grass seed drying out

Discussion in 'Pesticide & Herbicide Application' started by mrkosar, Nov 10, 2007.

  1. mrkosar

    mrkosar LawnSite Senior Member
    from Ohio
    Posts: 664

    can someone explain the process of grass seed becoming a plant? i was just wondering how if you put down seed during a hot period and don't water it, it won't become a plant. why doesn't it just sit there until the proper conditions and then grow into a plant like dormant seeding? how is hot dry weather different than cold winter weather?

    i can understand if the seed becomes a plant, but the plant does not mature enough before the cold or dry weather then dies, but why doesn't it just sit there and then grow during hot dry weather. thanks.
     
  2. PHS

    PHS LawnSite Senior Member
    Posts: 724

    Since nobody has replied and this thread is about to go off the end unanswered I'll tell you the little I can remember offhand.

    I can't tell if you're asking more than one question but one reason why seeds expire faster in warmer weather than colder weather is that they are alive and respiring (burning stored energy). The warmer the weather the faster it burns up it's energy reserves and the less likely successful germination is going to occur. In cooler weather, physiological processes slow down and the seed can survive longer. Seeds can have a wide range of viability from a few days to many many years depending on the plant. I can't remember the scientific term but seeds that require fire for germination can survive very long periods, 50+ yrs.
     
  3. PHS

    PHS LawnSite Senior Member
    Posts: 724

    Now I think I understand your second question, why does it germinate right before cold weather if the cold weather is going to kill it? Turfgrasses may not be native to the area where you are growing them and they are being grown under artificial conditions, fert, irrigation, mowing, etc. So they may set seed and germinate at the wrong time for the environment it's growing in but it is right for it's native environment.

    In CA for example many plants set seed in the fall and germinate with the rainfall in early winter because that is when all the rainfall occurs, it's dry during the summer. If that plant was grown in a colder climate it will do the same thing but the seedling will get killed by the snowfall.
     
  4. Runner

    Runner LawnSite Fanatic
    Posts: 13,494

    Actually, it will just sit there and not do anythinguntil proper conditions come along. Proper condition + water in this case. As long as the seed is kept continuously damp long enough to soften the shell and the seed pops, it will germinate. Now, for it to pop, it must not be frozen. If it is frozen it will not crack (not commonly). Now, if the seed IS damp and pops, the soil(s) must be a consistent temperature of around 53 degrees (some just over) for it to viably take root. After that, the soil needs to be kept damp to allow the new root (then roots) to take up water. If this seedling runs dry, the plant is very apt to die. For dormant seeding, this is why you can throw seeds down in the snow, and they will not germinate. However, in the spring, when the soils reach that temperature, they pop and take root (with enough amount of soil contact - different subject altogether). Just like as was said in hot weather...the seed will lay there dormant during hot dry weather. Now, hot WET weather is a different story. Stuff germinates all the time- including crabgrass. Now pre-emergents (another whole different subject) work AFTER the plant germinates. What hppens, is after the seed pops, the young plant dies before it has a chance to take hold. Many people believe that pre m's prevent the seed from germinating...this is untrue. Some believe that pe m's kill the actual seed(s). This is untrue as well. I hope this helps and sort of clears some of the physiological questions of it.:)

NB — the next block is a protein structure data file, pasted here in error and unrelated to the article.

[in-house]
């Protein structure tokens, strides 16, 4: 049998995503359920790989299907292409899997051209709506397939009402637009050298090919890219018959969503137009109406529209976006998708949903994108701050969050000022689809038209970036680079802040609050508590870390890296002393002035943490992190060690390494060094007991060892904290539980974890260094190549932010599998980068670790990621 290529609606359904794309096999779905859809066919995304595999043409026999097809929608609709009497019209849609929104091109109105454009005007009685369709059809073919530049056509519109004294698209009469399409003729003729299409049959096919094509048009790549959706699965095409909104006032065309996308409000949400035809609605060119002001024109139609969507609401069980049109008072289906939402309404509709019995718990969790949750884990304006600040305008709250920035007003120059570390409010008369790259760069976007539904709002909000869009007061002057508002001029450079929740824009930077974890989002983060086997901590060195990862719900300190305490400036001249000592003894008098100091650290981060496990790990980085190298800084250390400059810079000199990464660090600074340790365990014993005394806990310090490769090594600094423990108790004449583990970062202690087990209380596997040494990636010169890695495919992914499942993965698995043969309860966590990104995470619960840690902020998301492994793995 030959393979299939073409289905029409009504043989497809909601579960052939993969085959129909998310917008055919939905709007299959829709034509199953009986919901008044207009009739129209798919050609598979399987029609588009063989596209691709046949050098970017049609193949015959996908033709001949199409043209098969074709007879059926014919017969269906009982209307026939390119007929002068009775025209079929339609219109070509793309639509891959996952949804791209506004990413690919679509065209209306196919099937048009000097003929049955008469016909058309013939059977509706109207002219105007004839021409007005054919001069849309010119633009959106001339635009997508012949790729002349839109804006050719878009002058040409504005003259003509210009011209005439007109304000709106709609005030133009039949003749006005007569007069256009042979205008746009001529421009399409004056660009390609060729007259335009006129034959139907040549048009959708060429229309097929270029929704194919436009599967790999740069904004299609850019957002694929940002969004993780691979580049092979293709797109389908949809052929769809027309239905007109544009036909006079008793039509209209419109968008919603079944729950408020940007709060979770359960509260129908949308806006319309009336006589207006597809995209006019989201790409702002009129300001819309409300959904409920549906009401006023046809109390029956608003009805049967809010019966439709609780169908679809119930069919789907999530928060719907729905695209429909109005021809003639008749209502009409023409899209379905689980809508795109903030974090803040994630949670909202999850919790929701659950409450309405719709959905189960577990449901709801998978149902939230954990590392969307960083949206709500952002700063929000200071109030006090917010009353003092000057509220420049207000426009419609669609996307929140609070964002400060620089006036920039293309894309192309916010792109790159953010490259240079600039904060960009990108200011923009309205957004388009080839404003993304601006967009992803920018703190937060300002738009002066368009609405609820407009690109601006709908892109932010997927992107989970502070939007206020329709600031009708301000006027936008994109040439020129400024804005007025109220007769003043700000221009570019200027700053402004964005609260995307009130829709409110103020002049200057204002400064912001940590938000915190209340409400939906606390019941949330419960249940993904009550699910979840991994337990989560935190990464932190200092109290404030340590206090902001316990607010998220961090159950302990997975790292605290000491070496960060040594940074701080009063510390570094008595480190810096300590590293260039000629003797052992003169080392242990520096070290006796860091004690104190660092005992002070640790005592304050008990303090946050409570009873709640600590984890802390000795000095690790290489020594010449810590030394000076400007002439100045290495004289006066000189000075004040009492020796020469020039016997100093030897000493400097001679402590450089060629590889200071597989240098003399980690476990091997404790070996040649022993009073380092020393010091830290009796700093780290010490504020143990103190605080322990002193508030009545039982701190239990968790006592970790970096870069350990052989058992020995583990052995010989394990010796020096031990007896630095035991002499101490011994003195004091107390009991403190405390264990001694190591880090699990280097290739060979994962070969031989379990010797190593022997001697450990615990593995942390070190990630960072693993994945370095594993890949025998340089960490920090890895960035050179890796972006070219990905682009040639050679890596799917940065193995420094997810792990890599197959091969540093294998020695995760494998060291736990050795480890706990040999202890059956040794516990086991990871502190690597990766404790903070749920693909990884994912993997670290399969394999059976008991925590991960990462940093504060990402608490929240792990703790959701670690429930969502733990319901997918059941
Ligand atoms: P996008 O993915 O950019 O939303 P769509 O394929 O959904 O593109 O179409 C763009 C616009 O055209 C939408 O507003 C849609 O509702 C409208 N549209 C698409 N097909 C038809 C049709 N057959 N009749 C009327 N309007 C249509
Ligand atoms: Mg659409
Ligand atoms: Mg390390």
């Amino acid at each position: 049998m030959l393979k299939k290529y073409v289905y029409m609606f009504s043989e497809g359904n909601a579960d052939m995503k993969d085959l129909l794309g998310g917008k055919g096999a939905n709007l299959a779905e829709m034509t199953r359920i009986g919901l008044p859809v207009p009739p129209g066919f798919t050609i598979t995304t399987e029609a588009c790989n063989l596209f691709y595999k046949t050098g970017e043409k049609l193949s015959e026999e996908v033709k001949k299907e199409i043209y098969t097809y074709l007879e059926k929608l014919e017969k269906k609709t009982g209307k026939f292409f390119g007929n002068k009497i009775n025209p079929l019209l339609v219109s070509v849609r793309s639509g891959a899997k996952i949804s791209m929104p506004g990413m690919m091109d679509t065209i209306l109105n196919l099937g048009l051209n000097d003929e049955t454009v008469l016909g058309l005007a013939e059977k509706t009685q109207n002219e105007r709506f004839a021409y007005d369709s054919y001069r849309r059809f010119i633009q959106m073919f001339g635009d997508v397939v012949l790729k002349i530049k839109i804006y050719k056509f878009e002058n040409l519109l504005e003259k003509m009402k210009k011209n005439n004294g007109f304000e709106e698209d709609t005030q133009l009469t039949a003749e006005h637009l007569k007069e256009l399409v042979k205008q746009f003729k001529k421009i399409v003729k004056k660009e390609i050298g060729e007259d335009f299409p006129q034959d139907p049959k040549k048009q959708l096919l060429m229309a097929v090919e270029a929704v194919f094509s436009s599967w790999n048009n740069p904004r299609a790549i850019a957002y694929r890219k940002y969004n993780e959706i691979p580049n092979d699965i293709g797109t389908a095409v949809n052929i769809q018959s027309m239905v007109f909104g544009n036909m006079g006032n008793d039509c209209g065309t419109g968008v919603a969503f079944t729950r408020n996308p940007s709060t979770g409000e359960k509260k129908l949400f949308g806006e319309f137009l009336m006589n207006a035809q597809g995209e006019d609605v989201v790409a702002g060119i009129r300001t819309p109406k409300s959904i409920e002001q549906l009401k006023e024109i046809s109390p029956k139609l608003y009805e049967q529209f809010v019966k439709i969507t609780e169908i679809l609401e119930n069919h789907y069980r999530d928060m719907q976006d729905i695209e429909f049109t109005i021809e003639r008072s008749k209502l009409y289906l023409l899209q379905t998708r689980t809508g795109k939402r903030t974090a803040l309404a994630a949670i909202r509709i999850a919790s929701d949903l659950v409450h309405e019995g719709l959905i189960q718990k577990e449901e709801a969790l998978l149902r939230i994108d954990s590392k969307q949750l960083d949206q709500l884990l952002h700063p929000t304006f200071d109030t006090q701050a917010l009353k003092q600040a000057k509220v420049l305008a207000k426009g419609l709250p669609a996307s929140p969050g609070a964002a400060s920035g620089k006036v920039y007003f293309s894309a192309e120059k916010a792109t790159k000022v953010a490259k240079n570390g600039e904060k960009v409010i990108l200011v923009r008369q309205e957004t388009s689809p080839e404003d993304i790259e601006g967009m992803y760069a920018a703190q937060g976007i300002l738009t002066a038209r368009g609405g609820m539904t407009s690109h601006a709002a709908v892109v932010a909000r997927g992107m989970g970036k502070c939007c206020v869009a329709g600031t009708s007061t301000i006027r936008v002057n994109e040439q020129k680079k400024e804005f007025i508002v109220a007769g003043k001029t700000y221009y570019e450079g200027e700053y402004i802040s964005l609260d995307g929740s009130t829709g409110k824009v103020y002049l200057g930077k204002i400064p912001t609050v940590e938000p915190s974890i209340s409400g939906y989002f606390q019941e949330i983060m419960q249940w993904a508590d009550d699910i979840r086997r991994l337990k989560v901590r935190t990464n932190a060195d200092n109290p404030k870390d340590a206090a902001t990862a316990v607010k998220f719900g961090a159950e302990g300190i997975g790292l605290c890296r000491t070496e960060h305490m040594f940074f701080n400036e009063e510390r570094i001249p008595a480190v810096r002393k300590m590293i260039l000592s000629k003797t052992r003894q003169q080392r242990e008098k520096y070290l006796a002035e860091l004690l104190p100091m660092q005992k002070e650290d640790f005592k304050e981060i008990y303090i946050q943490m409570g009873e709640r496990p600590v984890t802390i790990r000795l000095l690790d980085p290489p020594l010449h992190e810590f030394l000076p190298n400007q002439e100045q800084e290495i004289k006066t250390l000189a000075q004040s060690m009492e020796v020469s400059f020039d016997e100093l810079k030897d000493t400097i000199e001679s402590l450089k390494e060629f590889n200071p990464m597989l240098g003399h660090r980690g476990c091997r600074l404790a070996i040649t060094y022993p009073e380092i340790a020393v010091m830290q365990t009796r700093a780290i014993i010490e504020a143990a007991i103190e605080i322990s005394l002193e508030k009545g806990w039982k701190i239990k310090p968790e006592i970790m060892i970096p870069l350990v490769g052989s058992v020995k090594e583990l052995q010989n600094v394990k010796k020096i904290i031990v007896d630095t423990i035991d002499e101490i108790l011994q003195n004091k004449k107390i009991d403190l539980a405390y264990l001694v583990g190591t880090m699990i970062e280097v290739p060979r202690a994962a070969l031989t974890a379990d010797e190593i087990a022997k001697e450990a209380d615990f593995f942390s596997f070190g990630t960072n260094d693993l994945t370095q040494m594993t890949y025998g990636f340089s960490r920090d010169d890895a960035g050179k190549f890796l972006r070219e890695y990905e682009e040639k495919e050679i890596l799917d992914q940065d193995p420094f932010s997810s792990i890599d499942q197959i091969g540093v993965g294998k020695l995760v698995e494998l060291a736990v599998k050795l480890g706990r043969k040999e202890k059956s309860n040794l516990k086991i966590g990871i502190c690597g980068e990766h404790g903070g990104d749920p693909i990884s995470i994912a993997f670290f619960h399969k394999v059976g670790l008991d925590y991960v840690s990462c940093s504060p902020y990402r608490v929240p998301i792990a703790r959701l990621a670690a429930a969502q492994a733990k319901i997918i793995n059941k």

5. mrkosar

    mrkosar LawnSite Senior Member
    from Ohio
    Posts: 664

    thanks guys
     
  6. PHS

    PHS LawnSite Senior Member
    Posts: 724

    So I can buy my fall seed in a month when it goes on sale and throw it in my garage until overseeding next fall and still expect good germination rates?
     
  7. Runner

    Runner LawnSite Fanatic
    Posts: 13,494

    Yes and no. You can count on losing about 30% per year in seed viability.
     
  8. Marcos

    Marcos LawnSite Gold Member
    Posts: 3,720

    Nice honest discussion! Sorry I missed it.
     
  9. rcreech

    rcreech Sponsor
    Male, from OHIO
    Posts: 6,072


    Runner,

    That may be a little high (IMO)!

    I think if stored correctly (temp and hum)....it shouldn't change much in one years time.
     

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